Wear and Tear: Normal foot traffic may fade some of the color from a carpet. Areas may become thin, or the carpet may peel up around the corners. The sun and the material of tenants’ shoes or socks will naturally degrade the carpet over time, but this can be combatted through regular carpet cleaning.

Damage: Your tenants will be on the hook for carpet cleaning related to spills or burns in the carpet. The same goes for stains or smells from the pets of a tenant, although the pet deposit may be used to cover this rather than the tenant’s security deposit. It depends on your rental agreement with the tenant.

Bathroom Condition

Wear and Tear: Because bathrooms are typically high-volume zones that are subject to heat and steam from bathing, they age more quickly than other areas. The tub area may become rusty or mildewy. Tiles will fade, sinks and drains may start flowing more slowly. Light scratches and scuffs on tiles and walls are part of normal wear and tear and the tenant is not responsible for it.

Damage: While tile surfaces will fade over time, if anything is chipped or broken it can be classified as damage by the tenant rather than normal wear and tear. The same goes for gratuitous water damage, including large stains on the floor or in corners where water repeatedly pooled without the tenant mopping it up.

Hardwood Floor Condition

Wear and Tear: Hardwood flooring has been growing increasingly popular lately. Unlike carpeting or tile, it looks good as it ages. Typical wear and tear on hardwood floors includes a worn finish, fading, and light scratches that can be sanded away. A landlord cannot charge their tenant for this.

Damage: Deep scratches in the hardwood count as tenant damages, as they’re usually caused by improper furniture moving. Water damage, large dings or chips, or permanent stains are also tenant damages that should result in security deposit penalties when the tenant moves.

Normal Wear and Tear: The Bottom Line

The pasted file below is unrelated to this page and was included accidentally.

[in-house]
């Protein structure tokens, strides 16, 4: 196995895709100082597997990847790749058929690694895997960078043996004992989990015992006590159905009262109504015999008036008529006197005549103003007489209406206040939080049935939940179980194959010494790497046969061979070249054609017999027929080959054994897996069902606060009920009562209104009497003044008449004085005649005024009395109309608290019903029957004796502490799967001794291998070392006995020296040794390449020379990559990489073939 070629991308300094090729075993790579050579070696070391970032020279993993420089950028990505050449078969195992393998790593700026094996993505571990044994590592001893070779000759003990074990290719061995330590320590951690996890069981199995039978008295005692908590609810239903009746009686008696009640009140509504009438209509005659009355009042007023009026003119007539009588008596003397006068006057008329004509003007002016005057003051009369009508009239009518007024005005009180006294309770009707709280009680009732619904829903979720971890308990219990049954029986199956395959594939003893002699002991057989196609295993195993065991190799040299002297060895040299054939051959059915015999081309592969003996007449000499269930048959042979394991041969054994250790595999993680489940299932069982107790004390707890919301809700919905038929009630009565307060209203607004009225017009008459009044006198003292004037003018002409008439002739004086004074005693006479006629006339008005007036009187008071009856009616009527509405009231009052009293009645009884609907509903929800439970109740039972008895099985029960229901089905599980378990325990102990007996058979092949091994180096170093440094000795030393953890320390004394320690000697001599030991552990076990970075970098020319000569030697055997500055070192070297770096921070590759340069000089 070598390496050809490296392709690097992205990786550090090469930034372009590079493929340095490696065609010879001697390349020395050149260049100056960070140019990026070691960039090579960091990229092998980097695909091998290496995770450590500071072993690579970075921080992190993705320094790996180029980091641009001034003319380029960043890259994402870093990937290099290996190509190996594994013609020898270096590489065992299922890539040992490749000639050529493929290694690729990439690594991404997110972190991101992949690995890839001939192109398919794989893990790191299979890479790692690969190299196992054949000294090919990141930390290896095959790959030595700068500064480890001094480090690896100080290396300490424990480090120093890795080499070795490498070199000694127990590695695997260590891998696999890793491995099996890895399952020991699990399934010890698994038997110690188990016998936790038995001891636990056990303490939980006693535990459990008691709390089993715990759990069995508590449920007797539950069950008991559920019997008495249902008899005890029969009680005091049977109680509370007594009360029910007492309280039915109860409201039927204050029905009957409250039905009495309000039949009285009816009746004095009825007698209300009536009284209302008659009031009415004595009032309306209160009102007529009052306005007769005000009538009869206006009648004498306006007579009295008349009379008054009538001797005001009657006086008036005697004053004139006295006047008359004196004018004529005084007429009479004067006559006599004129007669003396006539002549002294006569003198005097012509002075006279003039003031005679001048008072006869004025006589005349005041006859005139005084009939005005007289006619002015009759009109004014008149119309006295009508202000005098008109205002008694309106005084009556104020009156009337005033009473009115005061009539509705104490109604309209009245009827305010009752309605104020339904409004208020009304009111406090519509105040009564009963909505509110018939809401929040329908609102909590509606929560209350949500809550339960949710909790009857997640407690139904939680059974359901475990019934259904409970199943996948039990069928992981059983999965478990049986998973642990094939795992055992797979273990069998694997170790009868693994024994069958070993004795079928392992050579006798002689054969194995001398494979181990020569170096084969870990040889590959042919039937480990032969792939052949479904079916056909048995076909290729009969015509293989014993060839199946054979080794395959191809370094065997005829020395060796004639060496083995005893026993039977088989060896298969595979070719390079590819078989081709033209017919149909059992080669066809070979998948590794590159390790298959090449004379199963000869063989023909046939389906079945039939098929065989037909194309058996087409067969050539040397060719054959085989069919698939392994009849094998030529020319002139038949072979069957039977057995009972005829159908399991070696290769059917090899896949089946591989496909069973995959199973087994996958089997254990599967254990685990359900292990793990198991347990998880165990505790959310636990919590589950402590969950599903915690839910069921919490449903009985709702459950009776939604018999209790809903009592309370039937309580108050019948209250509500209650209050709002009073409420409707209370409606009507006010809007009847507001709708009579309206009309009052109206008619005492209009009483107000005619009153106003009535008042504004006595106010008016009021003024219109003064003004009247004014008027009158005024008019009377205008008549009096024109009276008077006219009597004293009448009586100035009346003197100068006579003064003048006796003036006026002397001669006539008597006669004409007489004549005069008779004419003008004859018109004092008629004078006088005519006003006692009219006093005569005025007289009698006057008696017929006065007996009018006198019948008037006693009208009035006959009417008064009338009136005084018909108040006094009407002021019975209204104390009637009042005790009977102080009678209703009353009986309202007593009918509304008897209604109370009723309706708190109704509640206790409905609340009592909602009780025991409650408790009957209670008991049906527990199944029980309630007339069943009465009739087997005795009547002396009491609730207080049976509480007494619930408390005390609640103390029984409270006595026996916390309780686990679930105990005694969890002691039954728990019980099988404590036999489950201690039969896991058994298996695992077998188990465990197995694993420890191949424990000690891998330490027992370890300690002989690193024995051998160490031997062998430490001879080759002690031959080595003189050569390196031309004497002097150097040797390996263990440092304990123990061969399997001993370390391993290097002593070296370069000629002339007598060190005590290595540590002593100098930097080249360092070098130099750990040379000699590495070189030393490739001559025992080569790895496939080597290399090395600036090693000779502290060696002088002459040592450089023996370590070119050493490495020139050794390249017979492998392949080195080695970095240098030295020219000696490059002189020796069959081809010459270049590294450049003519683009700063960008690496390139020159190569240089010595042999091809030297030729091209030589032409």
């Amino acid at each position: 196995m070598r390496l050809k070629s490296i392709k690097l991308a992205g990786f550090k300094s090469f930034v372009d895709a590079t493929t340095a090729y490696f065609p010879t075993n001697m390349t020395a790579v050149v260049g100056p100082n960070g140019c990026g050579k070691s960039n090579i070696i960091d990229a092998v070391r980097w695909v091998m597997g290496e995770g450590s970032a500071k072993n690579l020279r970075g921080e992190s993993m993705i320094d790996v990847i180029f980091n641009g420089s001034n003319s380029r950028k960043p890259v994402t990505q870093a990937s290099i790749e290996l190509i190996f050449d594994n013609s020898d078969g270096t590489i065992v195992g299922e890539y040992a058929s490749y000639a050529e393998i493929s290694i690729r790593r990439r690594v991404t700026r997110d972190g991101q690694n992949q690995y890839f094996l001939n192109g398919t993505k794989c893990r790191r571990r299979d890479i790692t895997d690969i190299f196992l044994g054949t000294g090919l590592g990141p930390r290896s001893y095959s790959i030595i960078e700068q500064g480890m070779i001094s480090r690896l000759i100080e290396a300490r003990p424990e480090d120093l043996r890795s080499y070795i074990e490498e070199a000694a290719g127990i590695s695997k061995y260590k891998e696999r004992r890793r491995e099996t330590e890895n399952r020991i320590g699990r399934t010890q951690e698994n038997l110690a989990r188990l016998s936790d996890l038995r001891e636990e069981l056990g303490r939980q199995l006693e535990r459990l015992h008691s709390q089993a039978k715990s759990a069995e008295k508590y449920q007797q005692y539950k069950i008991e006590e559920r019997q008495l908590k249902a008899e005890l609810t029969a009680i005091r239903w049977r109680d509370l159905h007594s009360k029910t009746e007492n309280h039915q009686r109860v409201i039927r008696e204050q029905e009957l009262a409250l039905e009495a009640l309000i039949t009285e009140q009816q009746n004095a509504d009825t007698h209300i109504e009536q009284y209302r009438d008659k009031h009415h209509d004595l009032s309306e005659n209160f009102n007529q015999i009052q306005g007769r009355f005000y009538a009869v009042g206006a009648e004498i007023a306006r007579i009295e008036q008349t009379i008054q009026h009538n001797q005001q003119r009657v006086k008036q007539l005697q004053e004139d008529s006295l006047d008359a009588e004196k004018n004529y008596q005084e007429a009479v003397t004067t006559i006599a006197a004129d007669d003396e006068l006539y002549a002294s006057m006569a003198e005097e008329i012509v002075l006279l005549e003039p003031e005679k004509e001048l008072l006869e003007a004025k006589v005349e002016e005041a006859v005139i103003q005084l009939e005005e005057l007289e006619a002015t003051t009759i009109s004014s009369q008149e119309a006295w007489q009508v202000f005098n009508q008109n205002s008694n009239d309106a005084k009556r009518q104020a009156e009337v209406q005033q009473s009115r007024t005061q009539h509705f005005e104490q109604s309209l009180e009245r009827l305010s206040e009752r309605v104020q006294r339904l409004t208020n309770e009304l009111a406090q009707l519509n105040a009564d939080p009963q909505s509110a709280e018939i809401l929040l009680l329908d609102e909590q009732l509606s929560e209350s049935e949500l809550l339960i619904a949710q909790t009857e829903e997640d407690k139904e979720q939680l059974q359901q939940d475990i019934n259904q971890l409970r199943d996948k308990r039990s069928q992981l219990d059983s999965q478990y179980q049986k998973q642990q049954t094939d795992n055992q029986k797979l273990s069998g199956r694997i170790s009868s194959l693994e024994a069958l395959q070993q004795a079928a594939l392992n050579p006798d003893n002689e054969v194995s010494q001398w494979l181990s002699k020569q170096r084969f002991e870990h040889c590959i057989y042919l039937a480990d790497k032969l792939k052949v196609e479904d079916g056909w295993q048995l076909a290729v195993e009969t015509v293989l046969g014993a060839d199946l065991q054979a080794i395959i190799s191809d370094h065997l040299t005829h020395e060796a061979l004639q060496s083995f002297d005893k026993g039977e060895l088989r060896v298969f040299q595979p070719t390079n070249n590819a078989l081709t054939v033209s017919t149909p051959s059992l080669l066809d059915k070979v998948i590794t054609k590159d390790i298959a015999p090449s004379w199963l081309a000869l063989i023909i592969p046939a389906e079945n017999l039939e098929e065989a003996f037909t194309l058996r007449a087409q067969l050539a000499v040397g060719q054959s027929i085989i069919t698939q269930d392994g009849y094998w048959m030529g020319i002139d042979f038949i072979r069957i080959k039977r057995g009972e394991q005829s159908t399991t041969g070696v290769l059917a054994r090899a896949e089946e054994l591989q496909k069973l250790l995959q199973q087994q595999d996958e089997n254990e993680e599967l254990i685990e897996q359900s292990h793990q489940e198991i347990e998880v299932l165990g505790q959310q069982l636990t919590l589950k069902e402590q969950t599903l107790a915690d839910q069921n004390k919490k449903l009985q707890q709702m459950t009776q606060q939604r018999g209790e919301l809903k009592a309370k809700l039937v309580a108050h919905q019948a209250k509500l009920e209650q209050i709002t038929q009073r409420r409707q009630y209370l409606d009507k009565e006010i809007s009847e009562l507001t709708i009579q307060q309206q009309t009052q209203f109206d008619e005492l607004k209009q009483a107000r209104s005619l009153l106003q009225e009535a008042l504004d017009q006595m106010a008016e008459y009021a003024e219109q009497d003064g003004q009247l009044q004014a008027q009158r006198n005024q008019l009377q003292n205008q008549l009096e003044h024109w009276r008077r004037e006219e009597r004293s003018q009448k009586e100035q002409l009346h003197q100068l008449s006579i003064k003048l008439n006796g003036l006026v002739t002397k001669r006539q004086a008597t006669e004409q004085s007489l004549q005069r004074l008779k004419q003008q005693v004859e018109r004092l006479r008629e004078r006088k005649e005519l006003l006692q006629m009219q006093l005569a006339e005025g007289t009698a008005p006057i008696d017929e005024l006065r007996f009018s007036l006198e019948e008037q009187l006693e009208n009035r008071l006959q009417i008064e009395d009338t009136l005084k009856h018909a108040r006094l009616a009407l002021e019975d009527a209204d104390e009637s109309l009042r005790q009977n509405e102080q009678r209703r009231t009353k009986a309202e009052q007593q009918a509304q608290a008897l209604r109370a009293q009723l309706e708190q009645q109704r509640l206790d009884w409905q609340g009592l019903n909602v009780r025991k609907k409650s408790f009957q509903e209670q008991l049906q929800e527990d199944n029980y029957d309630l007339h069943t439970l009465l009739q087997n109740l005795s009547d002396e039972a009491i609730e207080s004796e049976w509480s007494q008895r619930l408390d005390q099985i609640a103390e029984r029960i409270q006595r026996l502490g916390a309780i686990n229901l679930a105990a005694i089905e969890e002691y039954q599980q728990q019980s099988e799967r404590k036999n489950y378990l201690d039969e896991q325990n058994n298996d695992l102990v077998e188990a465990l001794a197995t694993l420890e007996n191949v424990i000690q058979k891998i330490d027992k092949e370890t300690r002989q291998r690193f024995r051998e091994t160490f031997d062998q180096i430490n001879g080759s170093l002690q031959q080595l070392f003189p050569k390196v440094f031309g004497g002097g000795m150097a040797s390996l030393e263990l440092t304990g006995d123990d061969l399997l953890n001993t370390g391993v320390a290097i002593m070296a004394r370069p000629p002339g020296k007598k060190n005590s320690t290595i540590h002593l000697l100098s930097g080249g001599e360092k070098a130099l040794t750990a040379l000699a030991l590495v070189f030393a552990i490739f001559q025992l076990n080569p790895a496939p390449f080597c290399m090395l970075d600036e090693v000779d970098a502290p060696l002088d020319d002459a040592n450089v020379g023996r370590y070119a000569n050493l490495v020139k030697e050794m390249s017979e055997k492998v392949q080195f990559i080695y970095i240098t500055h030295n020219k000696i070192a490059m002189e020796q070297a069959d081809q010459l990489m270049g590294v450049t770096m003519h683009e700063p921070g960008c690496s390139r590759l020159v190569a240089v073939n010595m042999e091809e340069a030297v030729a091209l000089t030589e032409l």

Whether you self-manage your property or hire professionals, part of the process of property management is using care and diligence to maintain units to help them retain their value. As a property owner, you can’t expect a property to take care of itself, especially if your tenants are families with young children or pets.

Tenants have a role to play in unit upkeep as well. Making sure they’re aware of the importance of changing air filters or preventing water damage in the bathroom is a way of letting them assist you.

Tenants are responsible for respecting your property and not causing damages through neglect or prohibited activities. Landlords are responsible for upkeep and maintenance, and for inspecting your property thoroughly during tenant turnover. By knowing exactly what state your property is in, you’ll have a clear understanding of who caused what damage.

To protect yourself from tenant damages and costly legal battles, be sure to create detailed leases that outline exactly who is responsible for what. When the tenant moves, this will also help your tenant accept your deductions to their security deposit to cover repair costs and cleaning fees, which can even be a month’s rent or two. The terms are clear when the tenant’s security deposit conditions are outlined in the rental agreement.

If you want help managing your property, PURE Property Management is the top property management company in the San Diego area. Get in touch today to learn about how we can protect your property and maximize your earnings.